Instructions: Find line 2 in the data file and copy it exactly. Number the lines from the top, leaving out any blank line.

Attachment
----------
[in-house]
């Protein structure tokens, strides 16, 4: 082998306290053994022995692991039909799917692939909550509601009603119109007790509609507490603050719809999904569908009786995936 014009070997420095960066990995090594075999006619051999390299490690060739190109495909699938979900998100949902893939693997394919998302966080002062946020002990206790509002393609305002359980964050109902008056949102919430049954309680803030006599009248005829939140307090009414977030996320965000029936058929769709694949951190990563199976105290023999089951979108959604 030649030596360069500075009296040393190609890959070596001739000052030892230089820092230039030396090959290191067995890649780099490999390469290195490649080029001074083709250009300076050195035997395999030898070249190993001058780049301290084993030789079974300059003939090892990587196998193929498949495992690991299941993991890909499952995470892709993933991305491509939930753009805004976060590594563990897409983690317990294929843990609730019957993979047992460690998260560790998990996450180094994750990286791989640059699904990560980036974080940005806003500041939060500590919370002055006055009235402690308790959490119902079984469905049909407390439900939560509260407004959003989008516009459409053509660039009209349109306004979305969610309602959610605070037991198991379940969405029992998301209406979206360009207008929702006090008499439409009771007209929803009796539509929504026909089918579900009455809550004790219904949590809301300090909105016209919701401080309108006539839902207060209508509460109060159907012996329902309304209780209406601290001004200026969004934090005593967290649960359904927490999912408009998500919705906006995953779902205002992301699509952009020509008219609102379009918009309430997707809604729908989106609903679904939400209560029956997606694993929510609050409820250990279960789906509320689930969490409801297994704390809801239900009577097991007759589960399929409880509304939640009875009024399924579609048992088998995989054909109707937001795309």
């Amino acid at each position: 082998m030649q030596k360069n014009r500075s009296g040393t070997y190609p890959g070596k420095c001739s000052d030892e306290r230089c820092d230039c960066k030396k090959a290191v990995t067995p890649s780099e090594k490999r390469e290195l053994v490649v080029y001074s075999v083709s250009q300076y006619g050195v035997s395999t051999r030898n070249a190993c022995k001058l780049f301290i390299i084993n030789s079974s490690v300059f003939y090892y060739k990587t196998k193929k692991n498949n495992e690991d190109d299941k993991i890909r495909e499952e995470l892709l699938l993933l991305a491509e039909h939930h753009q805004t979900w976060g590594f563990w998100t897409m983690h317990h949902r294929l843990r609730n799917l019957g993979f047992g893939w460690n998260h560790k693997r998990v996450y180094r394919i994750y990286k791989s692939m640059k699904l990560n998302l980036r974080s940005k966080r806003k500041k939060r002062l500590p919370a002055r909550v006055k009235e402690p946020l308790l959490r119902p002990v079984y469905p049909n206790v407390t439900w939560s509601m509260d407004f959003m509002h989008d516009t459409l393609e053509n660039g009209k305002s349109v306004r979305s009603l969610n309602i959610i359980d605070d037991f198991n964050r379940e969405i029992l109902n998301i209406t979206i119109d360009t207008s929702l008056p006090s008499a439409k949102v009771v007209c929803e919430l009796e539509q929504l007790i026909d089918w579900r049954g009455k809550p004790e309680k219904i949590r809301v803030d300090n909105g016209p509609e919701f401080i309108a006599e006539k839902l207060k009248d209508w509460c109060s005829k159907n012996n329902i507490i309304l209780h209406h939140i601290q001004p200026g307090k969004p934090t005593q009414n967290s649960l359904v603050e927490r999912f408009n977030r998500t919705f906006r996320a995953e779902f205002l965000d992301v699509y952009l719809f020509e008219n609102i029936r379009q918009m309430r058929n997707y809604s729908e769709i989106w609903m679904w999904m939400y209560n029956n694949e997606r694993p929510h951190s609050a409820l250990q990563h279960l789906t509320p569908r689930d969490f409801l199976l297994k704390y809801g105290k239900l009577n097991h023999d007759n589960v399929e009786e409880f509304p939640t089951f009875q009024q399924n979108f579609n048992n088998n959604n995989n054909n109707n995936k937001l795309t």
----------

């Protein structure tokens, strides 16, 4: 082998306290053994022995692991039909799917692939909550509601009603119109007790509609507490603050719809999904569908009786995936 014009070997420095960066990995090594075999006619051999390299490690060739190109495909699938979900998100949902893939693997394919998302966080002062946020002990206790509002393609305002359980964050109902008056949102919430049954309680803030006599009248005829939140307090009414977030996320965000029936058929769709694949951190990563199976105290023999089951979108959604 030649030596360069500075009296040393190609890959070596001739000052030892230089820092230039030396090959290191067995890649780099490999390469290195490649080029001074083709250009300076050195035997395999030898070249190993001058780049301290084993030789079974300059003939090892990587196998193929498949495992690991299941993991890909499952995470892709993933991305491509939930753009805004976060590594563990897409983690317990294929843990609730019957993979047992460690998260560790998990996450180094994750990286791989640059699904990560980036974080940005806003500041939060500590919370002055006055009235402690308790959490119902079984469905049909407390439900939560509260407004959003989008516009459409053509660039009209349109306004979305969610309602959610605070037991198991379940969405029992998301209406979206360009207008929702006090008499439409009771007209929803009796539509929504026909089918579900009455809550004790219904949590809301300090909105016209919701401080309108006539839902207060209508509460109060159907012996329902309304209780209406601290001004200026969004934090005593967290649960359904927490999912408009998500919705906006995953779902205002992301699509952009020509008219609102379009918009309430997707809604729908989106609903679904939400209560029956997606694993929510609050409820250990279960789906509320689930969490409801297994704390809801239900009577097991007759589960399929409880509304939640009875009024399924579609048992088998995989054909109707937001795309």